Need to carry some dirt? Catch a fish? Transport bundles of food or clothing? Store some household items? Fetch some water? Gather leaves after raking? Bring some lunch with you to work? Transport a pig to the market? You don’t need a shovel, fishing pole, suitcase, trunk, bucket, lunchbox, plastic bag, or cage. All you need is a basket.
Baskets come in every shape and size in Thailand; in the course of a day you might end up buying your lunch from baskets being carried on the ends of poles by a street vendor. These baskets are called ‘gradjad mon’ in Thai while the whole carrying device is called ‘harp’. Or you might wind up watching someone empty their fish trap (called ‘sum pla’ in Thai) in the shallow areas of a flooded rice field.
Baskets have existed in Thailand since the Neolithic era. Evidence of their long and enduring presence can be witnessed today in cave paintings, through archaeological finds, in mural paintings, and on most street corners. Unlike in the West, where baskets usually sit passively as decorative items and are occasionally used for picnics and as dirty clothes receptors, baskets made from natural materials in Thailand are used in a host of daily chores despite the invasion of plastic.
Cylindrical baskets were a natural evolvement from early weaving methods when natural materials were woven into flat sheets and used as house walls, floors and sleeping mats. Bamboo is by far the most commonly found material used in basketry and weaving, but grasses, ferns, rattan, palms, wood and reeds are all incorporated into sometimes simple and sometimes spectacular patterns and forms which are typically geometric in shape. Once almost entirely utilitarian in nature, modern times have given birth to baskets in the form of jewelry boxes, pocketbooks, and lampshades, to name a few.
Given the importance of baskets, one can imagine the vast amount of styles and functions they serve throughout the country. Common utilitarian baskets in Thailand illustrate that necessity is indeed the mother of invention. They include rice baskets (used not only to transport rice but to measure it), seed containers (lacquered baskets that keep contents safe from water and insects) water baskets (made out of palm leaves and typically fitted with a handle), glutinous rice baskets (used to store ‘sticky rice’ and often carried as lunch pails, especially in northeastern Thailand), and perhaps the most famous of Thai baskets, the fish trap: a bomb-shaped, three-foot long basket that allows fish to swim in, but not out.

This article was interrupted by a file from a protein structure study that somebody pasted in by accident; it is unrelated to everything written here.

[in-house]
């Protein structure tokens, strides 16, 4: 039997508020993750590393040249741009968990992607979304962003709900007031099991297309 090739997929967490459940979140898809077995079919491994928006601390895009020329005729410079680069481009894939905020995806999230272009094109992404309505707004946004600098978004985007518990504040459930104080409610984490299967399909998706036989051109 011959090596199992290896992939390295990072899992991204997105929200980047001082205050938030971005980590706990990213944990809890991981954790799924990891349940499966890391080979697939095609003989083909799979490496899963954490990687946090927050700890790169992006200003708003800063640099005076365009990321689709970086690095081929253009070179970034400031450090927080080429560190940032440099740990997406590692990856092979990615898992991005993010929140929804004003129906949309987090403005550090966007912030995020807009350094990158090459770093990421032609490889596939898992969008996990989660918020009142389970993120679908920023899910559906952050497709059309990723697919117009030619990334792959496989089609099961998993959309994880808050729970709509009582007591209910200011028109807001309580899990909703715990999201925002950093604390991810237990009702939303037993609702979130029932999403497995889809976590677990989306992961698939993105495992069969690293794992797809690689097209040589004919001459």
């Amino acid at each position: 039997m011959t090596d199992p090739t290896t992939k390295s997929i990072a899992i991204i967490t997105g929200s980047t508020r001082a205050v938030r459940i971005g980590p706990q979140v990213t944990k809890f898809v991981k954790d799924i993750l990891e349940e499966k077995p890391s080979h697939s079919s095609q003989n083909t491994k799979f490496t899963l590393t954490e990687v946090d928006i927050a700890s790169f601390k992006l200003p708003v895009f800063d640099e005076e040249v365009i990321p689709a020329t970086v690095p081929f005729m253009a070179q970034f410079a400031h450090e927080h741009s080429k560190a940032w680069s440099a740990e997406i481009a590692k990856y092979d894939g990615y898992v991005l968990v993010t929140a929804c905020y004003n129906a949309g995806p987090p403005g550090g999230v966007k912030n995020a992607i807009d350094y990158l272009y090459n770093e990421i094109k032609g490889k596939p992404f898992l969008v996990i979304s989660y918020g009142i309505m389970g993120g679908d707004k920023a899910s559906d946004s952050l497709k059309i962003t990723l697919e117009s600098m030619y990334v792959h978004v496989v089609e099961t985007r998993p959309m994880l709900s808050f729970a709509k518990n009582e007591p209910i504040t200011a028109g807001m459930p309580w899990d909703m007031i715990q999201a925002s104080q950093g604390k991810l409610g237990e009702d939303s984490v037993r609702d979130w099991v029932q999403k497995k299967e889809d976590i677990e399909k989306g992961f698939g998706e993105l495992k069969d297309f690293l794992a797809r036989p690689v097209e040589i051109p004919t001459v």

Thailand has diverse climates. Therefore each region has its own distinctive and celebrated style of basketry. This is often determined by the raw materials available in that area and, of course, the function the basket is supposed to serve. Before visiting a specific area of Thailand, a bit of research will let you find out what kind of basketry the area is famous for. Basketry is also heavily promoted by the tourist industry in Thailand. There is a host of tour operators that will be more than happy to take you to local production shops and vending area.
Like most crafts in Thailand, basket weaving was a skill that was passed down from generation to generation. However, due to modern times, a taste for things from the West, and availability of cheap plastic goods, traditional knowledge of the craft has begun to fade. However, it is still possible to wander around small villages and see basket weaving in progress. Thanks to the efforts of Her Majesty Queen Sirikit, many rural villagers continue to earn supplemental income through their weaving skills when they are not out in the rice fields.
Through her programme, ‘Foundation for the Promotion of Supplementary Occupations and Related Techniques, popularly known as SUPPORT, a revival of traditional skills has taken place and basketry as a means of increasing rural income has become a reality. In fact, baskets are enjoying somewhat of a renaissance and are no longer viewed as something used by ‘the common folk.’ Sophisticated basket artistry can be found at the chicest of shops, while their rustic counterparts stand as firmly as ever at local markets. Baskets, they’ve been around forever and they are here to stay. Plastic bags and boxes simply can’t hold a candle to them.
Spending time watching for different baskets pass you by is yet another fun way to pass the time in Thailand. Guessing what their probable function is can be a challenge. I once saw a wall filled with long and narrow baskets from a distance and thought they were car mufflers. And will never forget the day I decided I wanted to cook glutinous rice for dinner. Explaining my plan to a neighbour and my need to borrow the necessary tools, I was handed a wide mouthed funnel shaped basket and a big pot with a smile. Naturally, the next few minutes consisted of mass confusion of my part.